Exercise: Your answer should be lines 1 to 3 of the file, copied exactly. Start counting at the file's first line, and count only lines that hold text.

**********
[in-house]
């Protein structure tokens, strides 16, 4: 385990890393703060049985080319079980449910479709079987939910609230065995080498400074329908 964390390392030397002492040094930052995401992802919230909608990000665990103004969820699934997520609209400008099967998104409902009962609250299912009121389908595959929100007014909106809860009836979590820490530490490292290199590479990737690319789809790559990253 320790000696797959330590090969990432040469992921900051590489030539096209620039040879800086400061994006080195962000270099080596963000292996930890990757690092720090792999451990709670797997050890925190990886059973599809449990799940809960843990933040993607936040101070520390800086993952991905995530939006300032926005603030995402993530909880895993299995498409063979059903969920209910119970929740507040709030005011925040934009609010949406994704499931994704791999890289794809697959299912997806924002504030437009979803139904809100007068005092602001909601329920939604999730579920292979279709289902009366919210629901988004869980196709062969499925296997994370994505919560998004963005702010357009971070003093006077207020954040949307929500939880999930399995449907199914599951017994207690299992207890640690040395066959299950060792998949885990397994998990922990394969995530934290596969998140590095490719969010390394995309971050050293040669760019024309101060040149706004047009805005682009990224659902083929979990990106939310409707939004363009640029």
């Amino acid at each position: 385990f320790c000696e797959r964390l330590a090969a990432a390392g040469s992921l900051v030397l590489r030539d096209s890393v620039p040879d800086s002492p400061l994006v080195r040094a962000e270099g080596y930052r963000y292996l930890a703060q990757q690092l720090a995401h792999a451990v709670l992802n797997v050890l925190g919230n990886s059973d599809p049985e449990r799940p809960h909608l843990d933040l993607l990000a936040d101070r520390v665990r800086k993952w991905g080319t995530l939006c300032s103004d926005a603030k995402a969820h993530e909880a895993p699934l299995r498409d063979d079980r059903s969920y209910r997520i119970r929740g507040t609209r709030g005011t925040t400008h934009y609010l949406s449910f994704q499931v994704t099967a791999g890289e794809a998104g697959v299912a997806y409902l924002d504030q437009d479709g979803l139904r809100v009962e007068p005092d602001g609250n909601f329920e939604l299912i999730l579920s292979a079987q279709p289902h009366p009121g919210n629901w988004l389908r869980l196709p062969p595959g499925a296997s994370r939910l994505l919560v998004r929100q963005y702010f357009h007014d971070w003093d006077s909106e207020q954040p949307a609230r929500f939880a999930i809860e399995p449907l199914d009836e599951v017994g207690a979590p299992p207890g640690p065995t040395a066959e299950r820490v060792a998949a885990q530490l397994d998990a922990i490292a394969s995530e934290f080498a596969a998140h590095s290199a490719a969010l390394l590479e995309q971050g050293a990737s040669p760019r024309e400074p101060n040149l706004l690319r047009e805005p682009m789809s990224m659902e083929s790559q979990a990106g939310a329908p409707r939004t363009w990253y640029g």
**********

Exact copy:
[in-house]
């Protein structure tokens, strides 16, 4: 385990890393703060049985080319079980449910479709079987939910609230065995080498400074329908 964390390392030397002492040094930052995401992802919230909608990000665990103004969820699934997520609209400008099967998104409902009962609250299912009121389908595959929100007014909106809860009836979590820490530490490292290199590479990737690319789809790559990253 320790000696797959330590090969990432040469992921900051590489030539096209620039040879800086400061994006080195962000270099080596963000292996930890990757690092720090792999451990709670797997050890925190990886059973599809449990799940809960843990933040993607936040101070520390800086993952991905995530939006300032926005603030995402993530909880895993299995498409063979059903969920209910119970929740507040709030005011925040934009609010949406994704499931994704791999890289794809697959299912997806924002504030437009979803139904809100007068005092602001909601329920939604999730579920292979279709289902009366919210629901988004869980196709062969499925296997994370994505919560998004963005702010357009971070003093006077207020954040949307929500939880999930399995449907199914599951017994207690299992207890640690040395066959299950060792998949885990397994998990922990394969995530934290596969998140590095490719969010390394995309971050050293040669760019024309101060040149706004047009805005682009990224659902083929979990990106939310409707939004363009640029």
């Amino acid at each position: 385990f320790c000696e797959r964390l330590a090969a990432a390392g040469s992921l900051v030397l590489r030539d096209s890393v620039p040879d800086s002492p400061l994006v080195r040094a962000e270099g080596y930052r963000y292996l930890a703060q990757q690092l720090a995401h792999a451990v709670l992802n797997v050890l925190g919230n990886s059973d599809p049985e449990r799940p809960h909608l843990d933040l993607l990000a936040d101070r520390v665990r800086k993952w991905g080319t995530l939006c300032s103004d926005a603030k995402a969820h993530e909880a895993p699934l299995r498409d063979d079980r059903s969920y209910r997520i119970r929740g507040t609209r709030g005011t925040t400008h934009y609010l949406s449910f994704q499931v994704t099967a791999g890289e794809a998104g697959v299912a997806y409902l924002d504030q437009d479709g979803l139904r809100v009962e007068p005092d602001g609250n909601f329920e939604l299912i999730l579920s292979a079987q279709p289902h009366p009121g919210n629901w988004l389908r869980l196709p062969p595959g499925a296997s994370r939910l994505l919560v998004r929100q963005y702010f357009h007014d971070w003093d006077s909106e207020q954040p949307a609230r929500f939880a999930i809860e399995p449907l199914d009836e599951v017994g207690a979590p299992p207890g640690p065995t040395a066959e299950r820490v060792a998949a885990q530490l397994d998990a922990i490292a394969s995530e934290f080498a596969a998140h590095s290199a490719a969010l390394l590479e995309q971050g050293a990737s040669p760019r024309e400074p101060n040149l706004l690319r047009e805005p682009m789809s990224m659902e083929s790559q979990a990106g939310a329908p409707r939004t363009w990253y640029g």